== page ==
If I had to stack Beneath the Lion’s Gaze on a shelf, I’d put it in the “historical fiction” category. The Ethiopian-American writer Maaza Mengiste’s first novel is more about history than story, more about facts than poetry, more about politics than love. In a recent interview on World Literature Today, Mengiste confessed that she intended to write a detached nonfiction account of Ethiopia’s Derg regime, but instead discovered that informing audiences of this gruesome era through one family’s story was much more powerful and true.
I met Mengiste at the Jaipur Literature Festival in January. Mengiste was a strong and wise voice throughout several sessions, including a panel on African women writers. I remember Mengiste and other women on the panel pushing back against the label “African.” Why must you label us as African writers, instead of just writers? The women claimed. Rising diaspora voices like Mengiste offer literary insight into diverse places and people. With feet in the States and their homelands, such writers have the unique opportunity to tell a particular, localized story in a language that is accessed around the world.
Mengiste’s story is about an Addis Ababa doctor named Hailu, and his extended family’s encounters with the communist Derg regime that seized rule from Ethiopia’s kingly monarchy which ended with the reign of Haille Sellasie. One of Hailu’s sons Dawit is a rebel who fights the Derg. Another, Yonas, is a mid-aged father trying to guard his family from the political forces in the city. These characters are just a trumpet for history to flow, and Mengiste crafts them as such.
The scene in which Yonas searches for Dawit’s body at the coroner’s office, and is warned that, should the body be found, Yonas must pay 125 birr for the bullet that killed his brother, powerfully breathes life into modern myth regarding Ethiopia’s former government. I have heard from so many Ethiopians on so many accounts that the Derg was so bloody and ruthless, they forced victims to pay for their own bullets. This scene, where Mengiste writes modern myth into a fictional, believable story, is one of the novel’s most moving passages.
Unfortunately, I found Beneath the Lion’s Gaze out of touch with lower- to middle- class Ethiopians. Since Hailu is a doctor in the highly stratified post-WWII Addis Ababa, he and those in his family travel by their personal Volkswagon, live in a large house with separate bedrooms for each child, and eat meat often in the novel. As a volunteer in rural Ethiopia with good friends in Addis, I find this setup highly unbelievable for most Ethiopians at the time.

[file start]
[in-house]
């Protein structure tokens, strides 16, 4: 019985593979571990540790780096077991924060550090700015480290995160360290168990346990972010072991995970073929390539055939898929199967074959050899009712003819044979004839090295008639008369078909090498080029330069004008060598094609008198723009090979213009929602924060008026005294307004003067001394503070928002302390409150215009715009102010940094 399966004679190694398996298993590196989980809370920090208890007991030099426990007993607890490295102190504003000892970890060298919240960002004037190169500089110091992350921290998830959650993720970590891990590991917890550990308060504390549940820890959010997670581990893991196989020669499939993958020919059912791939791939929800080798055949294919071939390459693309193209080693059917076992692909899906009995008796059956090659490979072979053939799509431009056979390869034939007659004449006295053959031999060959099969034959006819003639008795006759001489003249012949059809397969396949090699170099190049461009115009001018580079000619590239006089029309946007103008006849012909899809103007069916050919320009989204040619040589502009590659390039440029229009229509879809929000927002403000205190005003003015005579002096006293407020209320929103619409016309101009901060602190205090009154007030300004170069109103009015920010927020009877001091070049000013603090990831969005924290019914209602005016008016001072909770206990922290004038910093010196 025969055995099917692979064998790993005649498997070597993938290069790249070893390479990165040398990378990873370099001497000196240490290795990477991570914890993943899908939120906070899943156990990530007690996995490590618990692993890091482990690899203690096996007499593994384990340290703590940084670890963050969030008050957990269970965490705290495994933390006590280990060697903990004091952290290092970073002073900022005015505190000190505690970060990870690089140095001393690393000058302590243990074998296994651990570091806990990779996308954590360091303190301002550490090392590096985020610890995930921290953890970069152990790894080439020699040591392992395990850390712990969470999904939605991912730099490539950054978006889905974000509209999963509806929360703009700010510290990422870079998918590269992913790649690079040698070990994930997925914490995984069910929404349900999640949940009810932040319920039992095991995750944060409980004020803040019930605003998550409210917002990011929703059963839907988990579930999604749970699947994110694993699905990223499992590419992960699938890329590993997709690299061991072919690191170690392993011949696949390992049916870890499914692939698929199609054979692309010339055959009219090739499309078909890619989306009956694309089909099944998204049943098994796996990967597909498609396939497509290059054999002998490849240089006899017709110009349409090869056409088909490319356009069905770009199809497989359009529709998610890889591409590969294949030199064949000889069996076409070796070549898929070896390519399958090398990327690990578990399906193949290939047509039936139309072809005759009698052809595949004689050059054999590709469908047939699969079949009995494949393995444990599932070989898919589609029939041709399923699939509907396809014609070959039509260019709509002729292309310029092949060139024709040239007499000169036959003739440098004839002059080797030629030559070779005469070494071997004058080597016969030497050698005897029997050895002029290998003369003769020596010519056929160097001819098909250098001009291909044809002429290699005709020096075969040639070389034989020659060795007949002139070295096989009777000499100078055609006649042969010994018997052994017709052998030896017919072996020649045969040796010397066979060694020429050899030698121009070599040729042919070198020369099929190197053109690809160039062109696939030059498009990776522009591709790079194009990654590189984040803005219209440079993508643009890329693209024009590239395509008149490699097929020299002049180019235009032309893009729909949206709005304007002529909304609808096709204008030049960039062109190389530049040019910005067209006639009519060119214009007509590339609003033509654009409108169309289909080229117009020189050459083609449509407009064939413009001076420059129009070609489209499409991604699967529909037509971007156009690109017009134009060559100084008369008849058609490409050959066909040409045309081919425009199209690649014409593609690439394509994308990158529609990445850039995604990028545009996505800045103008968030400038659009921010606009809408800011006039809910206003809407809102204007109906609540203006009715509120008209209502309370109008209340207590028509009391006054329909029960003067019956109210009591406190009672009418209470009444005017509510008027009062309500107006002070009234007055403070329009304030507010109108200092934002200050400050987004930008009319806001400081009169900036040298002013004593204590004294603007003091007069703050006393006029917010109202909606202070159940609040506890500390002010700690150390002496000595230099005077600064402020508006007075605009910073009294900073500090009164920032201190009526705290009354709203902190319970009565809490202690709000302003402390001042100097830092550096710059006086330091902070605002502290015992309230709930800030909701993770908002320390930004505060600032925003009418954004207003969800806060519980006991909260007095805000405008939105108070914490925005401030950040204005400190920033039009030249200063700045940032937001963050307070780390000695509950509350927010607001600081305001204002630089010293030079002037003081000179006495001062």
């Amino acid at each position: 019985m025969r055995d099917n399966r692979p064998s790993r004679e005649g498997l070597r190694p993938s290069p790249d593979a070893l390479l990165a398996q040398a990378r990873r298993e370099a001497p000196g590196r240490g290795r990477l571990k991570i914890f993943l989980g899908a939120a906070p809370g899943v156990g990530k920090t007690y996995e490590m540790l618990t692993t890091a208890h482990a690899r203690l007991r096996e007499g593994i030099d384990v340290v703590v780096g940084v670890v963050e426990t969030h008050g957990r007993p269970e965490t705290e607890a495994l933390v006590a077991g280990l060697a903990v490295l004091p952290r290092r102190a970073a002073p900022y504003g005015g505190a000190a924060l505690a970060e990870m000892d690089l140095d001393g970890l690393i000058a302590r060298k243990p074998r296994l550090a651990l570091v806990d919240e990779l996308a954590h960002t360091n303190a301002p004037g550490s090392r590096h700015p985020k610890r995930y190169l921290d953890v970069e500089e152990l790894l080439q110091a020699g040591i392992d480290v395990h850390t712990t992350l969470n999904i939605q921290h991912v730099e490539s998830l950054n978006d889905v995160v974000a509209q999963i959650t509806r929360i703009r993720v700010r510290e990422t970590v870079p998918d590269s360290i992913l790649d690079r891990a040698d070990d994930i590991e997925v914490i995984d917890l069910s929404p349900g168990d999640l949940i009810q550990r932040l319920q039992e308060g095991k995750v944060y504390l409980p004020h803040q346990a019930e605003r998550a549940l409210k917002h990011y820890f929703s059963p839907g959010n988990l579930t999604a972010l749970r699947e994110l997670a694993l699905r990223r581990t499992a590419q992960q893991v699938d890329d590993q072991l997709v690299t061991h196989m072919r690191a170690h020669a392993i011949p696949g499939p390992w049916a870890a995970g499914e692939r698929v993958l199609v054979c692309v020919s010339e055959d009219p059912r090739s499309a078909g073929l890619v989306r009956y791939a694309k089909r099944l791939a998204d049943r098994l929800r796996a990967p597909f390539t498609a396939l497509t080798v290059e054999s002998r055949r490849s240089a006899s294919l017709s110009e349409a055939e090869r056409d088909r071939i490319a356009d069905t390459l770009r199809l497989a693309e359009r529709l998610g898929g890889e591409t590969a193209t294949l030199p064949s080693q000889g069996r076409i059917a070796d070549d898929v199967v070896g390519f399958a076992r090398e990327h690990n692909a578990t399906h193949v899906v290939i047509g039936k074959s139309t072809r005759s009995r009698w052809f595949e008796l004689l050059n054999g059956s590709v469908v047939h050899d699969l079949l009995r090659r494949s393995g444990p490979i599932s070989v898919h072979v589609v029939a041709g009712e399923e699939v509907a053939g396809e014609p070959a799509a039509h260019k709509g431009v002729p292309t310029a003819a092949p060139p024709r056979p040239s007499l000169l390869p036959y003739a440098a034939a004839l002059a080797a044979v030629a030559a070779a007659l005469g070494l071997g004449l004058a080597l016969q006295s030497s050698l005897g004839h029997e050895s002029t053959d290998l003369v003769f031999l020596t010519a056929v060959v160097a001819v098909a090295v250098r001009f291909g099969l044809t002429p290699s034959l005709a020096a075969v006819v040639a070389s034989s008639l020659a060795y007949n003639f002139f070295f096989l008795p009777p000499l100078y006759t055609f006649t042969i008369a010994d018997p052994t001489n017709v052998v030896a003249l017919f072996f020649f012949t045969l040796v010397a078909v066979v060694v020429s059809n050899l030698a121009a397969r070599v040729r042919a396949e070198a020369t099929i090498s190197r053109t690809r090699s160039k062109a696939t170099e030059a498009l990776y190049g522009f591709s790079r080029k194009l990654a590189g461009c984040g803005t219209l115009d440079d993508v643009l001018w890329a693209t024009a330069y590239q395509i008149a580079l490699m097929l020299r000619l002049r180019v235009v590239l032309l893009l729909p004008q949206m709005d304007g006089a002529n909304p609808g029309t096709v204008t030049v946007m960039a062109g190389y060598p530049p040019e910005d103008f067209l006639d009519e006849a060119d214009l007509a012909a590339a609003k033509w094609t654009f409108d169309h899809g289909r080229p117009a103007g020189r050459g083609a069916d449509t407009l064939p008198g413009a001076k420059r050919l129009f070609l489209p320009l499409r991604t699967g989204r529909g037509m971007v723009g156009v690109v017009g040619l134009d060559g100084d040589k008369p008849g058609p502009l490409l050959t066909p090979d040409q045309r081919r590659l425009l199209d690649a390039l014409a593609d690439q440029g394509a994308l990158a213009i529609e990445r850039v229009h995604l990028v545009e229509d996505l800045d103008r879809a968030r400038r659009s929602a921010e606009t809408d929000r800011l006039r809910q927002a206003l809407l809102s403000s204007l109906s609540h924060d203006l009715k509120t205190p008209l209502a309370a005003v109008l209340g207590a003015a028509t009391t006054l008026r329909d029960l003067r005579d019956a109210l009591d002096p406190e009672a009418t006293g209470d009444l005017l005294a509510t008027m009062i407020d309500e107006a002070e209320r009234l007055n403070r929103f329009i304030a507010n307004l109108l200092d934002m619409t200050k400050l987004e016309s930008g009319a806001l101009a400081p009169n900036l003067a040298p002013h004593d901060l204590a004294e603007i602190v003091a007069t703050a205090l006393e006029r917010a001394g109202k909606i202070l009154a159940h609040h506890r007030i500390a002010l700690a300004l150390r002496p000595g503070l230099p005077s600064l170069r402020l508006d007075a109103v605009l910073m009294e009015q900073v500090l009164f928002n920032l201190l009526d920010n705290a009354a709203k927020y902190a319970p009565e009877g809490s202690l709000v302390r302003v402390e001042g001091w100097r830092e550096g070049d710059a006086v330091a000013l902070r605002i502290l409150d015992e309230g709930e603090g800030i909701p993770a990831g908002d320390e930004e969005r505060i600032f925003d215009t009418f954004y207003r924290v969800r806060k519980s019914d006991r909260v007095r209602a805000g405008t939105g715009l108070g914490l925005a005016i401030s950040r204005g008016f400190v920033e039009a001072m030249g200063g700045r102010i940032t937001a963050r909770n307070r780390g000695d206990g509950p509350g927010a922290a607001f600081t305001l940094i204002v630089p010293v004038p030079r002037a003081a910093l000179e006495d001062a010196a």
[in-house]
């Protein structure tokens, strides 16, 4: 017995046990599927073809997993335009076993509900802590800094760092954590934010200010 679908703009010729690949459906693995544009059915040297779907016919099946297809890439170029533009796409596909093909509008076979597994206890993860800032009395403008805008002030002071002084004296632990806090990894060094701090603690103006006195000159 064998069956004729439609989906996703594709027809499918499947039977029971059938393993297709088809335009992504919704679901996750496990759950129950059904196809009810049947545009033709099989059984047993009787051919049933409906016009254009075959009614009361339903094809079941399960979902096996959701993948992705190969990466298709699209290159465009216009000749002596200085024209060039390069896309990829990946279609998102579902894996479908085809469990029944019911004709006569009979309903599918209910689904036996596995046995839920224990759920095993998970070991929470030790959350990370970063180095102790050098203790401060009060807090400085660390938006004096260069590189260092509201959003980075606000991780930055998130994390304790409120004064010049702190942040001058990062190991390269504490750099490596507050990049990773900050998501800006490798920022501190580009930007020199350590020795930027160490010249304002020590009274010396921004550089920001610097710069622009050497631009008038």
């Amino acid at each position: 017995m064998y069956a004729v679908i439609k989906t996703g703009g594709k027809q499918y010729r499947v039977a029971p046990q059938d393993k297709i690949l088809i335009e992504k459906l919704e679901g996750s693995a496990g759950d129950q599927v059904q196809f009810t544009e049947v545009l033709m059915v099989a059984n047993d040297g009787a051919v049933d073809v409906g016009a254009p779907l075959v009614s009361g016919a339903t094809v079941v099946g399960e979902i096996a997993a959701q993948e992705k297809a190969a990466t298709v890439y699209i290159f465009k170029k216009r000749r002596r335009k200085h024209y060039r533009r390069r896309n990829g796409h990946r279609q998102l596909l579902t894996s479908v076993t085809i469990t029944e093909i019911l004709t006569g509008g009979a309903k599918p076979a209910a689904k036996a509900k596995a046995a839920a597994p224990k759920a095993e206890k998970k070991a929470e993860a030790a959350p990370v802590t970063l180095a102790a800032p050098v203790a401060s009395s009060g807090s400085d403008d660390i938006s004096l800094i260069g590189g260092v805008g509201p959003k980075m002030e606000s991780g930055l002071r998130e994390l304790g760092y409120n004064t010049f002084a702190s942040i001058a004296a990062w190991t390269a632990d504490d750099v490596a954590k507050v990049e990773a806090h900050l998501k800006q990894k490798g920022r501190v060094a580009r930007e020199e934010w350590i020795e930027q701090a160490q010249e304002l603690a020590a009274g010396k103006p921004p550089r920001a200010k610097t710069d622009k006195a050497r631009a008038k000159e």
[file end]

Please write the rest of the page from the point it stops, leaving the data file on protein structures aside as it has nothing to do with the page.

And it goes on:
Furthermore, Megiste’s American perspective is evident in the ways she describes various elements of Ethiopian life. For example, in one scene Yonas leaves work early to tuck his daughter, Tizzie, into bed, and to pray with her before she sleeps. However, most Orthodox Christians I know understand prayer to be much more corporate and universal than the personalized practices of us in the West; i.e. for many Orthodox believers prayer is repeating the same phrases at the beginning of every meal and crossing one’s body out of reverence for God.
It was difficult for me to finish Beneath the Lion’s Gaze. I wanted to hear a story that better sympathized with both the rebels and the fighters during this difficult time in Ethiopian history. Mengiste’s to the point prose told this complex story clearly, but it left very little room for humanness to grow. Though the external arc of the story expertly wove together history and place, the internal emotional arc left me feeling empty.
Beneath the Lion’s Gaze should be a must-read for any travelers coming to Ethiopia, Cold War historians, or African enthusiasts. As one of the only internationally published Ethiopian writers, Mengiste’s upcoming novel on Ethiopia’s Italian occupation promises an informing experience similar to Beneath the Lion’s Gaze. Camille Gibb’s Sweetness in the Belly is still my favorite novel set in Ethiopia. Abraham Verghese’s Cutting for Stone and Beneath the Lion’s Gaze are waitlisted contenders.